1MDB, P&ID, and the State of International Justice
It was the story that rocked Malaysia, ended the career of the country’s then Prime Minister, and featured a cast of characters that included international bankers, film producers, and some of the leading lights of Hollywood. ‘The 1MDB Scandal’ is perhaps the 21st century’s best-known financial crime, and one which is still the subject of legal action in multiple international jurisdictions.
All told, the US Justice Department has estimated more than USD4.5 billion was embezzled by a coterie of bankers, advisers, and politicians between 2009 and 2012. There was even a Saudi Prince involved.
After a trial that lasted nearly two months, former Goldman Sachs banker, Roger Ng, is the most recent character to face justice. He was convicted on multiple counts, including conspiring to violate US anti-bribery laws and conspiring to launder money. Ng faces up to 30 years in prison.
The 1MDB Scandal’s notoriety is, at least in part, a product of the colorful characters who were involved. Jho Low, the former 1MDB ‘advisor’ and alleged ringleader (who is rumored to be living in China), lived the life of a jet-setting billionaire; he dated Miranda Kerr, racked up USD85 million in gambling debts in Las Vegas, and threw a birthday party for himself that featured Britney Spears bursting out of a cake.
The fact that Low partly funded the Wolf of Wall Street, a film that charts the rise, cartoonish excesses, and fall of the convicted fraudster Jordan Belfort, only further fuelled media interest in the story – the irony lost on no one.
Even so, the 1MDB saga is not the only colossal fraud deserving attention. The Nigerian Government’s case against Process & Industrial Developments (P&ID) also involves a plethora of jurisdictions, allegations of bribery, and even a former show-band manager-turned arms dealer as its ringleader.
The P&ID story begins with two Irishmen, Michael Quinn (the aforementioned arms merchant) and Brendan Cahill. In 2010, the pair secured a gas supply and processing agreement (GSPA) to develop a sophisticated processing plant for the Nigerian government – the primary output of which would help to power the national grid.
The agreement committed P&ID to supply treated gas to the Nigerians at no cost. The company’s profit would instead be derived from the sale of by-products of the refinement process – propane and butane.
In theory, the plan would have benefitted all parties. The government would get its gas, providing energy to millions of Nigerians, and P&ID would profit from the sales of the by-products. But the plant, and its promised natural gas, were never delivered. Two years after the contract had been signed, P&ID had yet to buy any land or submit the extensive plans necessary for such a complex project.
The Nigerian government canceled the contract, at which point P&ID launched private and confidential arbitration proceedings in London. The court ruled in P&ID’s favor, awarding the company just under USD6.6 billion with interest accruing from 20 March 2013 at a rate of seven percent. The award is worth approximately USD10 billion at the time of writing. Not bad, considering P&ID hadn’t actually built a thing.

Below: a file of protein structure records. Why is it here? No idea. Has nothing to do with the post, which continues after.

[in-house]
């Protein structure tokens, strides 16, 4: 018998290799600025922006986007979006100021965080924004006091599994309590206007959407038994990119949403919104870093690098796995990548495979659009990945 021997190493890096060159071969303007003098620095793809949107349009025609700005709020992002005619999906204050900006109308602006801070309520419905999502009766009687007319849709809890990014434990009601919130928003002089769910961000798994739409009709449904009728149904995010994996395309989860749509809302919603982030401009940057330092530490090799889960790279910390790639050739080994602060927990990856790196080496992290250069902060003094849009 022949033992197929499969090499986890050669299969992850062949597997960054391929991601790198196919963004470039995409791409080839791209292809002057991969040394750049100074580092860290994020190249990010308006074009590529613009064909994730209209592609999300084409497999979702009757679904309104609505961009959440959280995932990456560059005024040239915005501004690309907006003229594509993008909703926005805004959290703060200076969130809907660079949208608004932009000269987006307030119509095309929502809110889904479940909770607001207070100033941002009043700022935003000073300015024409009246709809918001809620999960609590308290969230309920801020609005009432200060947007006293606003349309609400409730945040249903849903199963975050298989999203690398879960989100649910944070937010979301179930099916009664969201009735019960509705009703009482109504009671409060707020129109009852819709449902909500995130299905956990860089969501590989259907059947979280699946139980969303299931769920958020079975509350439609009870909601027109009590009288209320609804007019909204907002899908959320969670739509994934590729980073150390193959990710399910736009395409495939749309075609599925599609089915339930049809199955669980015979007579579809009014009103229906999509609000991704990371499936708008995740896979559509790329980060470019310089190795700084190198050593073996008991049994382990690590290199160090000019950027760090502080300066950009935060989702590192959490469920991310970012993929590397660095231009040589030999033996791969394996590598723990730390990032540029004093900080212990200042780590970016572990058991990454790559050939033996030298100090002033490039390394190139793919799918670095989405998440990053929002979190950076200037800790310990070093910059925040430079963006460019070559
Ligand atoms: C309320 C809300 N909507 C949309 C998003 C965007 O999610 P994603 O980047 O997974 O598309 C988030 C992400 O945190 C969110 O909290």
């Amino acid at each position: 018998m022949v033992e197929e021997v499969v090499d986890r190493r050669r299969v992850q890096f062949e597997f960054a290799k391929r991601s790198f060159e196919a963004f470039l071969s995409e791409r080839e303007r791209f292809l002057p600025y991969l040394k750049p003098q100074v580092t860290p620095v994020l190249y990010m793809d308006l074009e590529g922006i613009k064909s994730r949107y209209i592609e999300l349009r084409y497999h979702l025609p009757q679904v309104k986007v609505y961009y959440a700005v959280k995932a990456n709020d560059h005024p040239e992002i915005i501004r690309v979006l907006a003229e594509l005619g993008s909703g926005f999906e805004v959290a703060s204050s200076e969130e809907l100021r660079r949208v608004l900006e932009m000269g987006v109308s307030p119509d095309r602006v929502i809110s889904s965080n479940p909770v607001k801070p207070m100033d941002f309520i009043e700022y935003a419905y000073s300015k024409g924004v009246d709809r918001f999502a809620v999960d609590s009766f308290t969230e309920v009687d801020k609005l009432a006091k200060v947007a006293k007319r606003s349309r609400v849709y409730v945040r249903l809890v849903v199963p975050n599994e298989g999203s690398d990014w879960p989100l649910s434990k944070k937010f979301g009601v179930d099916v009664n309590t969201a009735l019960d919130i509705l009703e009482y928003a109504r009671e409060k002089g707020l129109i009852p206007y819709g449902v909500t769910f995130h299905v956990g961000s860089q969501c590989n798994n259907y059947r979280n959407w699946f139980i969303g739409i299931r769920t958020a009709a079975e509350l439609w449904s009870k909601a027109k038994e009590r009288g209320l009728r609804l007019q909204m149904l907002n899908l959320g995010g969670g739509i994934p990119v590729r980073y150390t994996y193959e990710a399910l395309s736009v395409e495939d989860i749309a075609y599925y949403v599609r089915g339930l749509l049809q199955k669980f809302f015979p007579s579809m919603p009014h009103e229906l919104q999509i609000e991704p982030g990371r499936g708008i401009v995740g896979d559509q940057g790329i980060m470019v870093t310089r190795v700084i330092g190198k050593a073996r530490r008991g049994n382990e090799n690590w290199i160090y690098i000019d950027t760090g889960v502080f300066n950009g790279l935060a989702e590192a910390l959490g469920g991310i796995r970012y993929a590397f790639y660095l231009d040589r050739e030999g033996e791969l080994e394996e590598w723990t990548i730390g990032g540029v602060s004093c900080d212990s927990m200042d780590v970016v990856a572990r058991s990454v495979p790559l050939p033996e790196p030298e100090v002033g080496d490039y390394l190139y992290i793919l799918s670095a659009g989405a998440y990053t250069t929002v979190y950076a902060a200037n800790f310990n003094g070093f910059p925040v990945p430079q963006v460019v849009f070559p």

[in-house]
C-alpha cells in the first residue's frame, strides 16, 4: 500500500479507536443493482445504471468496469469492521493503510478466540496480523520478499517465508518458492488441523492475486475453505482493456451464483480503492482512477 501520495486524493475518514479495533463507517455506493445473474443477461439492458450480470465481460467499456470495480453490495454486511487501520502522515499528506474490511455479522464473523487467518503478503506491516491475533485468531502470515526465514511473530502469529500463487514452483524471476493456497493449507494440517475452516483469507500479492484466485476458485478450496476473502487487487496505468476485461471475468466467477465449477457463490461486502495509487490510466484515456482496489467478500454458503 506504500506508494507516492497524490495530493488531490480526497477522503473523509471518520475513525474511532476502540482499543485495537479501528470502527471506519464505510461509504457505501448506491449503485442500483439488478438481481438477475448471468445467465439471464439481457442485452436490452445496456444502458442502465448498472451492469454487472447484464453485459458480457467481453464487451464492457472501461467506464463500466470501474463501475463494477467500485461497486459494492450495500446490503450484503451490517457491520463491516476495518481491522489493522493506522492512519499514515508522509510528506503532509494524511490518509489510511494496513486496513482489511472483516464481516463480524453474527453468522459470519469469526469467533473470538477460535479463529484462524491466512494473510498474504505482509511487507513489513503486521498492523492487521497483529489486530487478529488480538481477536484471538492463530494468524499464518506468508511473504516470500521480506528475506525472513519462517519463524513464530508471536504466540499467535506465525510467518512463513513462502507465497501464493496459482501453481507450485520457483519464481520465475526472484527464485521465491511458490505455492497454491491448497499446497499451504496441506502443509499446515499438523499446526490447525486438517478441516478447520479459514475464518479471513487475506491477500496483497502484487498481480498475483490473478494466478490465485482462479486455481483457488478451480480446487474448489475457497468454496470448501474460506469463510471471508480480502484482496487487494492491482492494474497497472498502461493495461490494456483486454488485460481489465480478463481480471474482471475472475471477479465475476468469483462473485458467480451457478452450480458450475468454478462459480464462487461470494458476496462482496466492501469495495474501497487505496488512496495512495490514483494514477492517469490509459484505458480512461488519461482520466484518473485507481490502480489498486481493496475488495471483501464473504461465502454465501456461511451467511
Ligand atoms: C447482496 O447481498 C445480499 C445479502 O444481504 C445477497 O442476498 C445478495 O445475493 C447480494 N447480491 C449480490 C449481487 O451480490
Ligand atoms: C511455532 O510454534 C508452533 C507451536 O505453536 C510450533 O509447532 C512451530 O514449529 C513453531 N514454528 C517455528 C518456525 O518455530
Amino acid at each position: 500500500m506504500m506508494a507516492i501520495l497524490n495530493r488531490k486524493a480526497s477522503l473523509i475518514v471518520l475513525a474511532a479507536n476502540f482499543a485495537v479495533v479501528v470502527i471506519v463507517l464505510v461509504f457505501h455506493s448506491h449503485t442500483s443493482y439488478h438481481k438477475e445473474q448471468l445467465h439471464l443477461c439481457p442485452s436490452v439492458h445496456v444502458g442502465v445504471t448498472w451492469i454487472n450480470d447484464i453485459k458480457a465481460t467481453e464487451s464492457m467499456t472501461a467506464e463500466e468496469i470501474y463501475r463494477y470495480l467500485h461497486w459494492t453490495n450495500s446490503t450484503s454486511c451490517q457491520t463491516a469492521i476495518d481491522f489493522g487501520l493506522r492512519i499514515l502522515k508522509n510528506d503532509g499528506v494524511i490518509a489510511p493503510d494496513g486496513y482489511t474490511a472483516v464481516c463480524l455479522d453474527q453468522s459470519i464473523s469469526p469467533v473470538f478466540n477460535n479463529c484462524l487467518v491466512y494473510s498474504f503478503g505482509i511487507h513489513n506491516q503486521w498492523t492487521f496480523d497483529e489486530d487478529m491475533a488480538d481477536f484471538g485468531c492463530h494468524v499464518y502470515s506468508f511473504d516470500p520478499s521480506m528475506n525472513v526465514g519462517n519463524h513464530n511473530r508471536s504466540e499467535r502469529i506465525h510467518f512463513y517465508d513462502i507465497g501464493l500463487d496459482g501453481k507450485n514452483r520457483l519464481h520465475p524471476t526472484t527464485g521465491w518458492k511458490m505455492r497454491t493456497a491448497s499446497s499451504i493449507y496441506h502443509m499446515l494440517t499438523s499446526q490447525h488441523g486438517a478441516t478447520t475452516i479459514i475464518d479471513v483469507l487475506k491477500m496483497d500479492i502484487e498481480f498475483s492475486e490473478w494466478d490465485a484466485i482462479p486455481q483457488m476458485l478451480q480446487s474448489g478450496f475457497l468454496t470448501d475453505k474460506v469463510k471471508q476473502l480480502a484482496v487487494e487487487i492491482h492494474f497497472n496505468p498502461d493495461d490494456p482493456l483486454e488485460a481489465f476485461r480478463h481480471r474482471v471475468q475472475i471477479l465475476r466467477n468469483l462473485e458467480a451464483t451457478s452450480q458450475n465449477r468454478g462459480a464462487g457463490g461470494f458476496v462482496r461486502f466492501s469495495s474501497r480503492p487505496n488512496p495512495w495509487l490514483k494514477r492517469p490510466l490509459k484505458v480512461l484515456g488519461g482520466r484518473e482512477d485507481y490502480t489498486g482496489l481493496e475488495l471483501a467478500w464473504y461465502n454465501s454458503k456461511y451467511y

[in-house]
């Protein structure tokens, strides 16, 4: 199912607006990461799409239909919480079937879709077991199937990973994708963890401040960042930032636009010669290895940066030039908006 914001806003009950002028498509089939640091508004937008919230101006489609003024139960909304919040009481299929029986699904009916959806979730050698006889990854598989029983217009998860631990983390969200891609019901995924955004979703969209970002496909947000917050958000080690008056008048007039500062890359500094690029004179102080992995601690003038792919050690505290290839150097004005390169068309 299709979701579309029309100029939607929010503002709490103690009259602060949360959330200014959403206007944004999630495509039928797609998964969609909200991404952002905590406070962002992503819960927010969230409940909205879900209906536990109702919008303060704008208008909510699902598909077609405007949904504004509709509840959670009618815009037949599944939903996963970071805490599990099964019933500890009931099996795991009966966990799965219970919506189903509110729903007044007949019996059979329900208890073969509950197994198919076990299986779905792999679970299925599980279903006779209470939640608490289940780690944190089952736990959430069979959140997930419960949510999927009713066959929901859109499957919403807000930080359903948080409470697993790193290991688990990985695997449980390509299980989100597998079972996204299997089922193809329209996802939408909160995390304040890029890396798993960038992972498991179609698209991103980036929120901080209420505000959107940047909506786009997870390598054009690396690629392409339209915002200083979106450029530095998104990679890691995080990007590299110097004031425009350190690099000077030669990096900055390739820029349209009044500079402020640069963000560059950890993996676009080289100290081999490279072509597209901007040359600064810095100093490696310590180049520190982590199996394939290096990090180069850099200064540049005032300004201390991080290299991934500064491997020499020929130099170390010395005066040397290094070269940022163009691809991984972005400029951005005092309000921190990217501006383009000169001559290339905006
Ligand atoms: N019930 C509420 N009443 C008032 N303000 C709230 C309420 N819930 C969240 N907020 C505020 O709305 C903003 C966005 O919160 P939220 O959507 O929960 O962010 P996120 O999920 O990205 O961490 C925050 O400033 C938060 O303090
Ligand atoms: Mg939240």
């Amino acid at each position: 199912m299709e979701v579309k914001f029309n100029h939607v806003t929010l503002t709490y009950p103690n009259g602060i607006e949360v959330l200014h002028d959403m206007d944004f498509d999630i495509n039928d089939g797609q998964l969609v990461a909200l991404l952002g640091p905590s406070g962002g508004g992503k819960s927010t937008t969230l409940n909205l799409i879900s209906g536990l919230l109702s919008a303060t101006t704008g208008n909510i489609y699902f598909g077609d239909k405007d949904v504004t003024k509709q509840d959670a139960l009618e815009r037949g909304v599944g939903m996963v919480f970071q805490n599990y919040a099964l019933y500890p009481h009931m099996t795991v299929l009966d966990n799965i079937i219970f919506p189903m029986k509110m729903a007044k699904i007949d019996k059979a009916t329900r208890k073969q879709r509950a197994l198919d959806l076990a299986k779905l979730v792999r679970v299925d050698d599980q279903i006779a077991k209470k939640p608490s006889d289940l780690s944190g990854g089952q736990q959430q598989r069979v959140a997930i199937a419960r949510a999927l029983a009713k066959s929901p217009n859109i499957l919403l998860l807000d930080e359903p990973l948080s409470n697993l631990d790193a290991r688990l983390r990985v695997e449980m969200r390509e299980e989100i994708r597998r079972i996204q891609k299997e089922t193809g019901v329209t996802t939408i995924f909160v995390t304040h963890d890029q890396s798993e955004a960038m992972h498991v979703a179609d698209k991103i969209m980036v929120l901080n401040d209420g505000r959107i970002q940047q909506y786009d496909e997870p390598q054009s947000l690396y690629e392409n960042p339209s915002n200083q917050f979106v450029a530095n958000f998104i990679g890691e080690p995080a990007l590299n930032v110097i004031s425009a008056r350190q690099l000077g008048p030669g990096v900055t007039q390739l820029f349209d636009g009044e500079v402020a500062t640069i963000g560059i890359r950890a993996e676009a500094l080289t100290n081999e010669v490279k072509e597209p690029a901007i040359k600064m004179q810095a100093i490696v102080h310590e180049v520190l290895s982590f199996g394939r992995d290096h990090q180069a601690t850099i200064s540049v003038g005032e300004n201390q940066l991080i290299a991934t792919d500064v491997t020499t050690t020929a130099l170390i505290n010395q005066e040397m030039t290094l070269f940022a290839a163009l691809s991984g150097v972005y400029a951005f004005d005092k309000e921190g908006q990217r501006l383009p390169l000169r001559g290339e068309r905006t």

It has since been alleged that Quinn and Cahill never intended to build the promised plant. Instead, the ruse had always been to secure a contract and, though bribes, affect the contract’s cancellation – activating the agreement’s arbitration provisions.
Unfortunately for Quinn, he would never get to see his scam payout. He died in 2014. Cahill was arrested by Gardai in his native Ireland in December 2021.
It would appear justice might finally be catching up on the P&ID crew, although not soon enough for VR Capital, the vulture fund and distressed debt specialist they convinced to get in on the action in 2018. The firm owns 25 percent of P&ID, and therefore 25 percent of the arbitral award.
However, the enforcement of the award has not been smooth sailing. The Nigerian government has fielded a strong defense, gaining momentum in the British Virgin Islands (BVI) and US courts in recent months. The main showdown will be in London in January 2023, when Abuja’s appeal is heard before the High Court.
The conclusions to the 1MDB and P&ID scandals have yet to be written. Jho Low remains on the run in China, and the owners of P&ID are yet to be brought to justice. So far, it’s been the developing world that has been forced to pick up the cheque. Perhaps January 2023 will mark the moment when that trend ends?
Author: Saeed Khan is a British-American Professor at Wayne State University in Detroit, Michigan where he is the director of global studies(IR). He specializes in the Middle East and Islamic world and has previously contributed to C-Span, NPR, Voice of America, and the National Press Club.
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